ON THE WILDER SHORES OF LOVE by Lesley Blanch, edited by Georgia de Chamberet (Virago, £10.99)
Lesley Blanch was a bold writer with a sharp intellect. Her lifelong passions were Russia, the Balkans and the Middle East. Before her death, aged 103, she was writing about her eccentric Edwardian childhood, and this forms the beginning of her memoir. Edited by her goddaughter, Georgia de Chamberet, this book chronicles Blanch’s marriage and her friendships with literary figures, such as Nancy Mitford. It also includes a selection of her journalism, which brings to life the artistic melting pot that was London between the World Wars. All of this conspires to create the story of a fascinating woman. Lyndsy Spence

THE LADY’S RECIPE READS

Forget formal dinner parties: fuss-free, relaxed entertaining is the order of the day. By Juanita Coulson

recipereads

GATHERINGS: Recipes For Feasts Great And Small by Flora Shedden (Mitchell Beazley, £25)
Flora Shedden was the youngest competitor in 2015’s Great British Bake off, where she impressed judges and viewers alike. The recipes in the 20-year-old’s first book are refreshingly fuss-and-fad-free. A ‘gathering’ is her take on the kitchen supper: an opportunity to share food with friends without ‘going into panic mode’. But before you roll your eyes at another millennial foodie, consider this: among dietary crazes and rising eating disorders, shedden stirs a healthy splash of normality into the mix with ‘common-sense food – proper and honest ingredients’. If you have a daughter or granddaughter in her twenties, this is one for her – or try the easy-to-follow recipes yourself.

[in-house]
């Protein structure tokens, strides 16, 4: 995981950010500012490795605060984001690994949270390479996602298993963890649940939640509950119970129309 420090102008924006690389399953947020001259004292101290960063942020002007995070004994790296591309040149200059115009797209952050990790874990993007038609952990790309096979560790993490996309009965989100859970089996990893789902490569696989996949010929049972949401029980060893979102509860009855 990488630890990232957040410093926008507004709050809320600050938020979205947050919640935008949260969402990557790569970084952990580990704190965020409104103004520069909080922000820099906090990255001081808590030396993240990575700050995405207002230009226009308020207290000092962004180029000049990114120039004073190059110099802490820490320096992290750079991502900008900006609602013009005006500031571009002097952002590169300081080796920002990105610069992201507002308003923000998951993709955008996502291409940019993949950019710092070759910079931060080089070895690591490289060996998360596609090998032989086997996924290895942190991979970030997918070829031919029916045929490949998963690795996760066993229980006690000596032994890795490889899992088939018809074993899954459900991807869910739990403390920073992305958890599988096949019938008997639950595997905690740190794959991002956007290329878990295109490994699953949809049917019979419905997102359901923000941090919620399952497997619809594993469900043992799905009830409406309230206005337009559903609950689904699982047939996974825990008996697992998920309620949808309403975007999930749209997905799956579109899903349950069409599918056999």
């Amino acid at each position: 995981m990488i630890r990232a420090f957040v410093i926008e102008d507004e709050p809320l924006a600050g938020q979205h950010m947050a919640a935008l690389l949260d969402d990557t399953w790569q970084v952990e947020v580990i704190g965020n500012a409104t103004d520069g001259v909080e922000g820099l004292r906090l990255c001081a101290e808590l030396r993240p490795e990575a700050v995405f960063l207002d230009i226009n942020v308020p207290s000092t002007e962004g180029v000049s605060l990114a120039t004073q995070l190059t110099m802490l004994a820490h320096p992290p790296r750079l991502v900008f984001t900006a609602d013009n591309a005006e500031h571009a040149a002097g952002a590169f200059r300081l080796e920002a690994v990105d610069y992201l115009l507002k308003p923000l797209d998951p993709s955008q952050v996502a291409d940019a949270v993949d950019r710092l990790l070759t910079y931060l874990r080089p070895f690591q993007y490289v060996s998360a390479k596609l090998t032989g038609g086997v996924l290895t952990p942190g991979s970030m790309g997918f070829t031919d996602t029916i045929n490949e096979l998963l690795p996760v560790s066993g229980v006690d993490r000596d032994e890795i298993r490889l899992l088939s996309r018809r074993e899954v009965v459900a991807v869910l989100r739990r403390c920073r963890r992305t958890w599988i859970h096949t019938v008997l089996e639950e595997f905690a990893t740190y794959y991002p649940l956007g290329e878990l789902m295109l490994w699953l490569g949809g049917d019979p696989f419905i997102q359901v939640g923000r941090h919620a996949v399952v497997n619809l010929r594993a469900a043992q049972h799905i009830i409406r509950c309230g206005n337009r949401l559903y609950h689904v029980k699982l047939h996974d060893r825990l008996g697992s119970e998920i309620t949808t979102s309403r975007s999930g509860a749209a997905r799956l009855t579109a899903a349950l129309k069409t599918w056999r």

TASTE OF PERSIA: A Cook’s Travels Through Armenia, Azerbaijan, Georgia, Iran, And Kurdistan by Naomi Duguid (Artisan, £25)
With notes of saffron, pomegranate and rosewater infusing meze-style sharing plates, Persian cuisine is ideal for tasty but informal entertaining. In her extensive travels, photographer and cook Naomi Duguid has explored the subtle culinary traditions of wider regions, as well as the better- known cuisine of Iran. Part cookbook, part travelogue, Taste of Persia includes stories and images from Duguid’s travels, along with straightforward recipes: herby half-moon hand pies; a hearty Easter stew; a moreish date-nut halva – all exotic enough to feel special, but without too much effort and stress.

Tweet us your recipe reads @TheLadyMagazine using #ladyrecipereads